Wednesday, 19 August 2009

NSLA Project Five - building a tool box with a community of practice



NSLA - Re-imagining Libraries

I am now mid way through my fantastic set of London meetings with some of the big GLAM institutions.

Naturally these kinds of meetings create a lot of opportunities for dialogue and debate. As part of this I thought it might be useful to outline some of my current thinking around topics that I have been introducing to the discussions I am having.

In the process I would also like to refer to some work I was lucky enough to do with NSLA, the National and State Libraries of Australasia, who have a really interesting piece of strategic work going on under the headline, Re-Imagining Libraries, here.

Building a rich digital public space
Like many others I am currently preoccupied with how the big institutions and their collections can help shape as well as contribute their assets and imagination to building a rich digital public space in which learning and collaboration are not just slogans but a real framework for action.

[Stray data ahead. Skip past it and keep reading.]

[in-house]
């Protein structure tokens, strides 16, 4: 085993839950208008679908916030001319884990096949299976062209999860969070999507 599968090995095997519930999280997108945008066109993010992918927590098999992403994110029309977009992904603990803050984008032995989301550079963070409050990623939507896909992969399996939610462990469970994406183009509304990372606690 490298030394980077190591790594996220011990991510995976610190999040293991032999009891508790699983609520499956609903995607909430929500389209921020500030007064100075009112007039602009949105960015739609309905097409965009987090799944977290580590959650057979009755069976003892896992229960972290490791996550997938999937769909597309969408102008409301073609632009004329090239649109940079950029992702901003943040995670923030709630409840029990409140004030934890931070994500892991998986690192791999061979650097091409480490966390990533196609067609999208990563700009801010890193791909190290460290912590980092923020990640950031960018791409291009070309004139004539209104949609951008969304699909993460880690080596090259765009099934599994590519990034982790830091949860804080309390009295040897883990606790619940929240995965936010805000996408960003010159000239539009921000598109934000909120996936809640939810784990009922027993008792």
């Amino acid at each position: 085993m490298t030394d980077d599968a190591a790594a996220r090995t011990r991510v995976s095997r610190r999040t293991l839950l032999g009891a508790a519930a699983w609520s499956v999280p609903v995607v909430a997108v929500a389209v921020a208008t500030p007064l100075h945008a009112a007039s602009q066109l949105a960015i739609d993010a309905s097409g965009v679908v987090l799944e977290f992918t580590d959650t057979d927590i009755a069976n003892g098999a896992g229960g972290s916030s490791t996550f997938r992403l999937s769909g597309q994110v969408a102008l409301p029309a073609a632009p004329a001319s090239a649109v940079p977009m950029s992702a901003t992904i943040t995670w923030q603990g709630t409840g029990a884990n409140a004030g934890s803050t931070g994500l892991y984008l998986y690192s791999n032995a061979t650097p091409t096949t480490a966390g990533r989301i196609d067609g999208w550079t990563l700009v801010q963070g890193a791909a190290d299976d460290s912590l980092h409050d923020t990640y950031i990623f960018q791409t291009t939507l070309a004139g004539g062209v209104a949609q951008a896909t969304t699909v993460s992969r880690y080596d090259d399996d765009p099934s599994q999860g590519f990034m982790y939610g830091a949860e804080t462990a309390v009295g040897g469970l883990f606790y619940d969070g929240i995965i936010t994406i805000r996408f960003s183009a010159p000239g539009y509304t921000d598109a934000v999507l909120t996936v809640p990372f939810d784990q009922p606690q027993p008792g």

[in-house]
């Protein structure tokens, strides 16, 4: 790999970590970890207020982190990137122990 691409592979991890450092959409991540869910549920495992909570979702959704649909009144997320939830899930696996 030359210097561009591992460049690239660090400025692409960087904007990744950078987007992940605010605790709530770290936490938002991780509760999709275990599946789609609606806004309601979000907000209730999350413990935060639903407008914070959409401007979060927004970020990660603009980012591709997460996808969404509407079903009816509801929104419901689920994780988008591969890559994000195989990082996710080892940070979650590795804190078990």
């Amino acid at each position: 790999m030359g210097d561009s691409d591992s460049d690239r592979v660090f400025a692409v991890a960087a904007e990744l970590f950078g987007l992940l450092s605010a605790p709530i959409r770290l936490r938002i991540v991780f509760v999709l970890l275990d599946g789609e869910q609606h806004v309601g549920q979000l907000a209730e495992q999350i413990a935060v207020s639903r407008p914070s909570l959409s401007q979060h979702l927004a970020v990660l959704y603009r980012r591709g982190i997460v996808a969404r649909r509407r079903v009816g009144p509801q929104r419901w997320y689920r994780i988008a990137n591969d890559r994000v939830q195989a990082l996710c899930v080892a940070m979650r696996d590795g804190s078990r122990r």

And of course, if we can start thinking inside this space, then there is also the exciting and intriguing question as to, in addition to the big institutions in the GLAM sector, what will be the role for the traditional public library both as a resource for 21st century literacy, and a key locus for new forms of civic and public engagement?

Introducing Project Five
A lot of my own current thinking around this topic is embedded in, Project Five, one part of the Re-Imagining Libraries, and now just published as a policy discussion paper on the NSLA site, here.